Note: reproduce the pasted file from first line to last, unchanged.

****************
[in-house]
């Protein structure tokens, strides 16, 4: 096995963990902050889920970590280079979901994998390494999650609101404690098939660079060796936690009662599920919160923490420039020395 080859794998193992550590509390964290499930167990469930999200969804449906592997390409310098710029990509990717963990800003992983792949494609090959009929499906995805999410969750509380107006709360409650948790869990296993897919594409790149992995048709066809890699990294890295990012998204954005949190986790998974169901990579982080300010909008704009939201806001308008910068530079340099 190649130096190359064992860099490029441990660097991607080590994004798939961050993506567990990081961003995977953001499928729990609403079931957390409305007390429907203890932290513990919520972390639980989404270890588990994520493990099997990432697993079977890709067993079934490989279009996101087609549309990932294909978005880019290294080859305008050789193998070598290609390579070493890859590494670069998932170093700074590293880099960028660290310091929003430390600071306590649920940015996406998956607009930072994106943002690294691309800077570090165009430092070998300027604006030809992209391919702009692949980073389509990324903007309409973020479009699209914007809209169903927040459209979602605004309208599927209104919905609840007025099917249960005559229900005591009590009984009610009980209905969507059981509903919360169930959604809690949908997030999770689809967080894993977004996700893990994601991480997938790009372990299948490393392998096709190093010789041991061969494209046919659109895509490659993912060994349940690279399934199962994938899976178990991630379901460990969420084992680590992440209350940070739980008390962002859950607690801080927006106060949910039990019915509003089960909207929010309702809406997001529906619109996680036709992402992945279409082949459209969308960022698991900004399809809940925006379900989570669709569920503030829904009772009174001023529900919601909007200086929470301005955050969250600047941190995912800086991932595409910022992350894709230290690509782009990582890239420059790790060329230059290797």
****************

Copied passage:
[in-house]
């Protein structure tokens, strides 16, 4: 096995963990902050889920970590280079979901994998390494999650609101404690098939660079060796936690009662599920919160923490420039020395 080859794998193992550590509390964290499930167990469930999200969804449906592997390409310098710029990509990717963990800003992983792949494609090959009929499906995805999410969750509380107006709360409650948790869990296993897919594409790149992995048709066809890699990294890295990012998204954005949190986790998974169901990579982080300010909008704009939201806001308008910068530079340099 190649130096190359064992860099490029441990660097991607080590994004798939961050993506567990990081961003995977953001499928729990609403079931957390409305007390429907203890932290513990919520972390639980989404270890588990994520493990099997990432697993079977890709067993079934490989279009996101087609549309990932294909978005880019290294080859305008050789193998070598290609390579070493890859590494670069998932170093700074590293880099960028660290310091929003430390600071306590649920940015996406998956607009930072994106943002690294691309800077570090165009430092070998300027604006030809992209391919702009692949980073389509990324903007309409973020479009699209914007809209169903927040459209979602605004309208599927209104919905609840007025099917249960005559229900005591009590009984009610009980209905969507059981509903919360169930959604809690949908997030999770689809967080894993977004996700893990994601991480997938790009372990299948490393392998096709190093010789041991061969494209046919659109895509490659993912060994349940690279399934199962994938899976178990991630379901460990969420084992680590992440209350940070739980008390962002859950607690801080927006106060949910039990019915509003089960909207929010309702809406997001529906619109996680036709992402992945279409082949459209969308960022698991900004399809809940925006379900989570669709569920503030829904009772009174001023529900919601909007200086929470301005955050969250600047941190995912800086991932595409910022992350894709230290690509782009990582890239420059790790060329230059290797």